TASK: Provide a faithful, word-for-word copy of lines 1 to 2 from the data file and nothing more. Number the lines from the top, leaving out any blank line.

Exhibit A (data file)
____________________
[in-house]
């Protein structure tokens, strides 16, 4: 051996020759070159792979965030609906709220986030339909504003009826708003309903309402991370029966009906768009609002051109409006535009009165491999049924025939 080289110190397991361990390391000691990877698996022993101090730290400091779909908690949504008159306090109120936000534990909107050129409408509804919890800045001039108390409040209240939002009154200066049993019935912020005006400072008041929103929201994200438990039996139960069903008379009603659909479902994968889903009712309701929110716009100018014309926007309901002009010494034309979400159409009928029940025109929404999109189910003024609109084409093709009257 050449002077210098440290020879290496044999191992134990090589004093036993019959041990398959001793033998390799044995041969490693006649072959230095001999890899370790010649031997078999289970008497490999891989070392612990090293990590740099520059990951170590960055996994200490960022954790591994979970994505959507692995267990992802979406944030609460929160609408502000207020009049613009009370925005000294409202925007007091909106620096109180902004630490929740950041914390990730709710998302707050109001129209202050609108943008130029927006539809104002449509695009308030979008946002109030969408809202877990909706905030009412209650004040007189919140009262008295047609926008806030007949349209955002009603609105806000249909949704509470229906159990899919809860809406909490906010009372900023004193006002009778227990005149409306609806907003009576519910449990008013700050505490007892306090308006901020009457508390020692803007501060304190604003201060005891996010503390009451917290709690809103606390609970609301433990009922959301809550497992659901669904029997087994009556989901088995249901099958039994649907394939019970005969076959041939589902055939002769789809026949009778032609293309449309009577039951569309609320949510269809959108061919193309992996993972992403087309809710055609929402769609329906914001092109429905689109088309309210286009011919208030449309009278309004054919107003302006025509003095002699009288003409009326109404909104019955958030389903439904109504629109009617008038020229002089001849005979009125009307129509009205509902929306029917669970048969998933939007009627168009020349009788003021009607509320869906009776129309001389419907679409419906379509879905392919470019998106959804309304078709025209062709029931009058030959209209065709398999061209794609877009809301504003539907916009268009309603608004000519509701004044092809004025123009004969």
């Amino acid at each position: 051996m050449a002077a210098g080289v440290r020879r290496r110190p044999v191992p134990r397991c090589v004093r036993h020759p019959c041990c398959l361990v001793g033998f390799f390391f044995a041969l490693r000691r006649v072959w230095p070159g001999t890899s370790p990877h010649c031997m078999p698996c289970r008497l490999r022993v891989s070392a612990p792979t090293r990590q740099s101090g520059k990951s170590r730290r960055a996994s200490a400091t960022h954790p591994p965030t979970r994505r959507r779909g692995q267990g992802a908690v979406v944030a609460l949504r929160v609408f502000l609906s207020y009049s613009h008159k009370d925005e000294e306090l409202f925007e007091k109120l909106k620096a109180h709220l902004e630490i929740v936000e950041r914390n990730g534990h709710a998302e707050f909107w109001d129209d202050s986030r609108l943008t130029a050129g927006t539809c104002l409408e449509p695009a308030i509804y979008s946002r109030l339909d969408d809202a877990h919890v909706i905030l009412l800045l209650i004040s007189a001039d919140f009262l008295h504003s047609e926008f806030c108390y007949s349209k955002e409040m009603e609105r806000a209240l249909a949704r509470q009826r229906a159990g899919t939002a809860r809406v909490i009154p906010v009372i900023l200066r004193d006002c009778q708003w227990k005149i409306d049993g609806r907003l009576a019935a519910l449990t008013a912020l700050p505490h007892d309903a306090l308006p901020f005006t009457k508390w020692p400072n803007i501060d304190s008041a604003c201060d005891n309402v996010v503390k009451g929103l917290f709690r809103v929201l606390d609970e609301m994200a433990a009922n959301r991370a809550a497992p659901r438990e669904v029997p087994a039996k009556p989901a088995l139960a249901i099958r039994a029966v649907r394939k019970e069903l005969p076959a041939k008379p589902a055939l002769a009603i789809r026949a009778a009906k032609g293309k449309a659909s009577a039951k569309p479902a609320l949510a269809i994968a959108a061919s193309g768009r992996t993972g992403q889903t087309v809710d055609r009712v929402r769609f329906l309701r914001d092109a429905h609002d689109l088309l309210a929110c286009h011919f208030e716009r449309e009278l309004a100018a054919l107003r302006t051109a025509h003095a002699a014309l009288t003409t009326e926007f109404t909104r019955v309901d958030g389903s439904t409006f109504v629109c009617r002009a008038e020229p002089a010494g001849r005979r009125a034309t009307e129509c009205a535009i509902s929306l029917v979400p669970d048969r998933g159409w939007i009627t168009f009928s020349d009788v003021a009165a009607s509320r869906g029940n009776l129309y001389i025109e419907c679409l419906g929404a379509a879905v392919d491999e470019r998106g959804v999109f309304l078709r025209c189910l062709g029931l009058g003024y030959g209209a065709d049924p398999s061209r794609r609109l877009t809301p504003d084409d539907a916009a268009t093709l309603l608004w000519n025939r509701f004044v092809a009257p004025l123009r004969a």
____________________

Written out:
[in-house]
């Protein structure tokens, strides 16, 4: 051996020759070159792979965030609906709220986030339909504003009826708003309903309402991370029966009906768009609002051109409006535009009165491999049924025939 080289110190397991361990390391000691990877698996022993101090730290400091779909908690949504008159306090109120936000534990909107050129409408509804919890800045001039108390409040209240939002009154200066049993019935912020005006400072008041929103929201994200438990039996139960069903008379009603659909479902994968889903009712309701929110716009100018014309926007309901002009010494034309979400159409009928029940025109929404999109189910003024609109084409093709009257 050449002077210098440290020879290496044999191992134990090589004093036993019959041990398959001793033998390799044995041969490693006649072959230095001999890899370790010649031997078999289970008497490999891989070392612990090293990590740099520059990951170590960055996994200490960022954790591994979970994505959507692995267990992802979406944030609460929160609408502000207020009049613009009370925005000294409202925007007091909106620096109180902004630490929740950041914390990730709710998302707050109001129209202050609108943008130029927006539809104002449509695009308030979008946002109030969408809202877990909706905030009412209650004040007189919140009262008295047609926008806030007949349209955002009603609105806000249909949704509470229906159990899919809860809406909490906010009372900023004193006002009778227990005149409306609806907003009576519910449990008013700050505490007892306090308006901020009457508390020692803007501060304190604003201060005891996010503390009451917290709690809103606390609970609301433990009922959301809550497992659901669904029997087994009556989901088995249901099958039994649907394939019970005969076959041939589902055939002769789809026949009778032609293309449309009577039951569309609320949510269809959108061919193309992996993972992403087309809710055609929402769609329906914001092109429905689109088309309210286009011919208030449309009278309004054919107003302006025509003095002699009288003409009326109404909104019955958030389903439904109504629109009617008038020229002089001849005979009125009307129509009205509902929306029917669970048969998933939007009627168009020349009788003021009607509320869906009776129309001389419907679409419906379509879905392919470019998106959804309304078709025209062709029931009058030959209209065709398999061209794609877009809301504003539907916009268009309603608004000519509701004044092809004025123009004969």